Moo by Sharon CreechNovel in Verse. Moving from New York City to a tiny seaside town in Maine takes some getting used to, but 12-year-old Reena is looking forward to having more freedom. However, instead of riding her bike wherever she wants, Reena and her brother are forced into helping their cranky old neighbor take care of Zora, her huge and equally cranky cow. Though looking after Zora seems like Reena's biggest challenge (shoveling manure, ugh), girl and cow start to form a surprising bond. Fans of author Sharon Creech's page-turning poetry won't want to miss this sincere, realistic read.
Makoons by Louise ErdrichHistorical Fiction. Arriving with his lively, loving family in the Great Plains of the Dakota Territory, eight-year-old Ojibwe boy Makoons has a vision. He sees himself and his twin brother Chickadee as skillful hunters, but still unable to protect their loved ones. Though the vision makes him uneasy about their new home, Makoons is still eager to learn how to ride a pony and join the buffalo hunt. From pranks to chores to tragedy, this 5th book in the Birchbark House series offers an absorbing, detailed look at Plains life in 1866. You can read Makoons on its own, or you start can start from the beginning with The Birchbark House.
Full of Beans by Jennifer L HolmHistorical Fiction. How much do you think a wagon full of empty cans was worth in 1934? Whatever your answer, it's not enough for ten-year-old Beans Curry, who just wants to help his family survive the Great Depression (and maybe see the new Shirley Temple movie). When can-collecting isn't enough, Beans turns to other money-making schemes…some less legal than others. Set in Key West, Florida, as the town transforms from ramshackle island to tourist trap, this prequel to the Newbery Honor-winning Turtle in Paradise offers short chapters, one-of-a-kind characters, and a quirky angle on American history.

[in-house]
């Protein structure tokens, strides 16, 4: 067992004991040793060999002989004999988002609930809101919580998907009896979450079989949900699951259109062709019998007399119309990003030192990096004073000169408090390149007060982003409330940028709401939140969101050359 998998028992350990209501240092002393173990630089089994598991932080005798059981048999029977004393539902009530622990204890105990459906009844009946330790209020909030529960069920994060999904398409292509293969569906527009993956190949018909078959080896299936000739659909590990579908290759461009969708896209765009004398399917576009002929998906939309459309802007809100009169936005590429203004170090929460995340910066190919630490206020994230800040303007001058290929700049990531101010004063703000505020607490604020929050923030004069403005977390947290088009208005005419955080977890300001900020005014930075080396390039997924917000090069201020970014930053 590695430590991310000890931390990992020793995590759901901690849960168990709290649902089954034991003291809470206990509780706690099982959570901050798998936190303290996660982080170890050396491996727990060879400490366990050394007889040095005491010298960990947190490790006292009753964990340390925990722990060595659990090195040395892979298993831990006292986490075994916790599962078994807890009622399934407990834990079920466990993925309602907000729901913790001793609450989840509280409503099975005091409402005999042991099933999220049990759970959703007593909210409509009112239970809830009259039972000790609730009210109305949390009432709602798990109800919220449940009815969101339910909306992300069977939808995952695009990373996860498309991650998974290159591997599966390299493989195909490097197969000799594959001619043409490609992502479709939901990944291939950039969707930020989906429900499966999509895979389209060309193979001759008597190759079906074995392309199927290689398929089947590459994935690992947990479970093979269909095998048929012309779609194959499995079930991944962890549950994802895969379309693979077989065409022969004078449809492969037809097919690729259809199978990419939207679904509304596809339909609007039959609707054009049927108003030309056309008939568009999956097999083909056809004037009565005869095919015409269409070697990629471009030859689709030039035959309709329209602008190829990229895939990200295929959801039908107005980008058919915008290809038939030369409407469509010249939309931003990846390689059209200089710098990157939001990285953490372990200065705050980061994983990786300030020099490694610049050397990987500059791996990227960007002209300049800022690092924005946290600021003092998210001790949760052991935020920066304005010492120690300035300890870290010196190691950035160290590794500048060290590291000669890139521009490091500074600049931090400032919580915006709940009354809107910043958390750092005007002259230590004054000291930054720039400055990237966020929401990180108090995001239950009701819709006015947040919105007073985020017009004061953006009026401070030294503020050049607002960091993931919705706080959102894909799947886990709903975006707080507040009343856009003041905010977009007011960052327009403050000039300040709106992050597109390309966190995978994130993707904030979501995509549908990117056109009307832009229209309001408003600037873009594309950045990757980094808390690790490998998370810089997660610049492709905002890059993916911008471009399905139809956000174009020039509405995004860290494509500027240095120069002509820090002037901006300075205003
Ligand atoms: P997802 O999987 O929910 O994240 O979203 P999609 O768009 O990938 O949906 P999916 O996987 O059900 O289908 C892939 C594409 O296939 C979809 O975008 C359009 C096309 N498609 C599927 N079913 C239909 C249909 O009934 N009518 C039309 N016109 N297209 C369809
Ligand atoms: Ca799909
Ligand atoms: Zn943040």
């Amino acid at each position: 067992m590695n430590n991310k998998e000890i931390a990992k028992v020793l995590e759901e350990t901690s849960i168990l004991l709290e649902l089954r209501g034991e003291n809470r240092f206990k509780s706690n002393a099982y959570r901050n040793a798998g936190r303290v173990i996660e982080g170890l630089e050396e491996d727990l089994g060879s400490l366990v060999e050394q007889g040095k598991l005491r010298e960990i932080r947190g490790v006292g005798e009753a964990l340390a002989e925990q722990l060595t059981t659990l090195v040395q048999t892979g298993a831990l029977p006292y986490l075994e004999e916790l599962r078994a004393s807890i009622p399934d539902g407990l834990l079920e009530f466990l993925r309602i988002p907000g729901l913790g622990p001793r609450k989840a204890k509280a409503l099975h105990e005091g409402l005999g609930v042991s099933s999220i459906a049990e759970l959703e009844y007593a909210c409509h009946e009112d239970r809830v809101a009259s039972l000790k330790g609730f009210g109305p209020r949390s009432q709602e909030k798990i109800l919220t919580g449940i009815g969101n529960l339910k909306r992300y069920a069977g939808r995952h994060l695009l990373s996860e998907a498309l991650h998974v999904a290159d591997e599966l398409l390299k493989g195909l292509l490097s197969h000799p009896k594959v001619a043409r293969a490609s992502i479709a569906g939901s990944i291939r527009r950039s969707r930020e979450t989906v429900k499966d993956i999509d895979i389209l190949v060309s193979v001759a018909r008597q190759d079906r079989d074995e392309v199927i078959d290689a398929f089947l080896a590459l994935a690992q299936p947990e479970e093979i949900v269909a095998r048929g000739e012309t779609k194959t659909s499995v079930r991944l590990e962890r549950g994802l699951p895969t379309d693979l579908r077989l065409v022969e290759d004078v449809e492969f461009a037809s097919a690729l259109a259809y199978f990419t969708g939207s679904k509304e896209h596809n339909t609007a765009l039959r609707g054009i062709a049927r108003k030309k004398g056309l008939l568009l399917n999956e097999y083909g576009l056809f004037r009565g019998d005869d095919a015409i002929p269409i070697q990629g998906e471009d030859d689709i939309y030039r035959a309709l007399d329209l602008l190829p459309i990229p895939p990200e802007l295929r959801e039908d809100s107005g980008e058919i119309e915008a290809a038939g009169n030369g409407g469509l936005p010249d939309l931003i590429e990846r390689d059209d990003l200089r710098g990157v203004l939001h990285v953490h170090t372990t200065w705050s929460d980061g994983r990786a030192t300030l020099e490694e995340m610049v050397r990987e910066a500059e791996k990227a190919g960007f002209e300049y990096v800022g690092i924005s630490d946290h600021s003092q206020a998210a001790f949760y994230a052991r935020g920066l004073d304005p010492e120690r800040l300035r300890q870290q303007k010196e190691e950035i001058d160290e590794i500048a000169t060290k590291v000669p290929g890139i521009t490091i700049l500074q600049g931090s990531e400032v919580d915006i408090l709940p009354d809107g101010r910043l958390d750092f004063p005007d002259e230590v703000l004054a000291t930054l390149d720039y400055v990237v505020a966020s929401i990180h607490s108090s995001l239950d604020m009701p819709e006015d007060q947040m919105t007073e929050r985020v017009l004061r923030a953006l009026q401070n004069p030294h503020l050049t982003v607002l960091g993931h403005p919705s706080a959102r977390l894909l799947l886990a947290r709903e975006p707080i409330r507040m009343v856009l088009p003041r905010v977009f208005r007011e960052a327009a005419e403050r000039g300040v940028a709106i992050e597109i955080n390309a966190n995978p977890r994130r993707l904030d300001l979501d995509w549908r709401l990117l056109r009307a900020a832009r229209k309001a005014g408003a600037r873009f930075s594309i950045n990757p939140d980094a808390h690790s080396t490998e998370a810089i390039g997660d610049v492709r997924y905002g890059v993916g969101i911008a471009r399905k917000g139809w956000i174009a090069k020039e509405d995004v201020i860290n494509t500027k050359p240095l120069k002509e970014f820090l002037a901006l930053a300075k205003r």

Furthermore by Tahereh MafiFantasy. In Ferenwood, where most people are brilliantly colored and magically brilliant, Alice Queensmeadow is an embarrassment. Magically untalented and a washed-out white color all over, Alice aches for change as much as she longs for her missing father, the only person who really loves her. When a boy named Oliver offers to help her find her father in the topsy-turvy land known as Furthermore, Alice agrees, despite Oliver's untrustworthy magical power. Described in splashy detail by an interrupting narrator, their journey through the wonders of Furthermore (which include sugary air, eggshell houses, and a living origami fox) will captivate readers who love clever, imaginative fantasy.
Dog Man by Dav PilkeyGraphic Novel. George and Harold, the heroes of the Captain Underpants series, are back with a new book about one of their creations: Dog Man! Half dog and half man, Dog Man is a canine cop with a dramatic origin story, a fiendish feline nemesis, and a hunger for justice. Scribbly artwork and misspelled words capture Dog Man in all of his slobbery glory as he battles baddies (such as power-hungry robots and rebellious hot dogs) and saves the day. If you're hooked by this uproarious series-starter and need another silly spoof while you wait for the next book, try Jarrett Krosoczka's Playtpus Police Squad series.